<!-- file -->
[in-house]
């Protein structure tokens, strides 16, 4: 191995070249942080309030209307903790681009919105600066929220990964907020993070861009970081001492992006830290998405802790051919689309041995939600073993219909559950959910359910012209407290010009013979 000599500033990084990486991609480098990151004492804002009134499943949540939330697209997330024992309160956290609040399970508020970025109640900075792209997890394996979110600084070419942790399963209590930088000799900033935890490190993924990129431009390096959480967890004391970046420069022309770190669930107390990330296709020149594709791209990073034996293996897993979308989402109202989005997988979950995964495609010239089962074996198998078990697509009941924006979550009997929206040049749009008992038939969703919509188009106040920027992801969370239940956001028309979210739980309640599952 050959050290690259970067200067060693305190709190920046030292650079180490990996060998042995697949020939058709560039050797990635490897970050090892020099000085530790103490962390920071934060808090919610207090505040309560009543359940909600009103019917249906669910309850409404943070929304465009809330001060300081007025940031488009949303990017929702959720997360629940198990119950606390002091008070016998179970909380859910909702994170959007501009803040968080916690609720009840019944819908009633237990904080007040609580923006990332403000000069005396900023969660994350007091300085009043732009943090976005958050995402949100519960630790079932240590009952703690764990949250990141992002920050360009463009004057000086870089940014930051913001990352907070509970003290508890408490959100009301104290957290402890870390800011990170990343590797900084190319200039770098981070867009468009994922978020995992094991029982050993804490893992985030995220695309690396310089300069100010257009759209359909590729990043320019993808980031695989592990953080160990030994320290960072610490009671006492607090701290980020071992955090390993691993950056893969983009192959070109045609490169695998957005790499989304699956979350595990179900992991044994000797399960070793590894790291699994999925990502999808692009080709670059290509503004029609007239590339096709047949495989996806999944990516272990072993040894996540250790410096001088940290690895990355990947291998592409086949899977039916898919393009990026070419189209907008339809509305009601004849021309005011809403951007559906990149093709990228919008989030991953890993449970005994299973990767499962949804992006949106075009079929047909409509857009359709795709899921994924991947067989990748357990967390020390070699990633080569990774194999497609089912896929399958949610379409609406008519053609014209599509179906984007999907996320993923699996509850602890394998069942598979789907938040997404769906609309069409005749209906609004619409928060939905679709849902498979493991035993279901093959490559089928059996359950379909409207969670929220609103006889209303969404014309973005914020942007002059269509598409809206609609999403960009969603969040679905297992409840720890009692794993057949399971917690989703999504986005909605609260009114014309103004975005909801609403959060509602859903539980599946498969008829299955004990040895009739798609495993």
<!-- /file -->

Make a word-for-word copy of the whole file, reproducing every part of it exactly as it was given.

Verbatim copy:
[in-house]
């Protein structure tokens, strides 16, 4: 191995070249942080309030209307903790681009919105600066929220990964907020993070861009970081001492992006830290998405802790051919689309041995939600073993219909559950959910359910012209407290010009013979 000599500033990084990486991609480098990151004492804002009134499943949540939330697209997330024992309160956290609040399970508020970025109640900075792209997890394996979110600084070419942790399963209590930088000799900033935890490190993924990129431009390096959480967890004391970046420069022309770190669930107390990330296709020149594709791209990073034996293996897993979308989402109202989005997988979950995964495609010239089962074996198998078990697509009941924006979550009997929206040049749009008992038939969703919509188009106040920027992801969370239940956001028309979210739980309640599952 050959050290690259970067200067060693305190709190920046030292650079180490990996060998042995697949020939058709560039050797990635490897970050090892020099000085530790103490962390920071934060808090919610207090505040309560009543359940909600009103019917249906669910309850409404943070929304465009809330001060300081007025940031488009949303990017929702959720997360629940198990119950606390002091008070016998179970909380859910909702994170959007501009803040968080916690609720009840019944819908009633237990904080007040609580923006990332403000000069005396900023969660994350007091300085009043732009943090976005958050995402949100519960630790079932240590009952703690764990949250990141992002920050360009463009004057000086870089940014930051913001990352907070509970003290508890408490959100009301104290957290402890870390800011990170990343590797900084190319200039770098981070867009468009994922978020995992094991029982050993804490893992985030995220695309690396310089300069100010257009759209359909590729990043320019993808980031695989592990953080160990030994320290960072610490009671006492607090701290980020071992955090390993691993950056893969983009192959070109045609490169695998957005790499989304699956979350595990179900992991044994000797399960070793590894790291699994999925990502999808692009080709670059290509503004029609007239590339096709047949495989996806999944990516272990072993040894996540250790410096001088940290690895990355990947291998592409086949899977039916898919393009990026070419189209907008339809509305009601004849021309005011809403951007559906990149093709990228919008989030991953890993449970005994299973990767499962949804992006949106075009079929047909409509857009359709795709899921994924991947067989990748357990967390020390070699990633080569990774194999497609089912896929399958949610379409609406008519053609014209599509179906984007999907996320993923699996509850602890394998069942598979789907938040997404769906609309069409005749209906609004619409928060939905679709849902498979493991035993279901093959490559089928059996359950379909409207969670929220609103006889209303969404014309973005914020942007002059269509598409809206609609999403960009969603969040679905297992409840720890009692794993057949399971917690989703999504986005909605609260009114014309103004975005909801609403959060509602859903539980599946498969008829299955004990040895009739798609495993």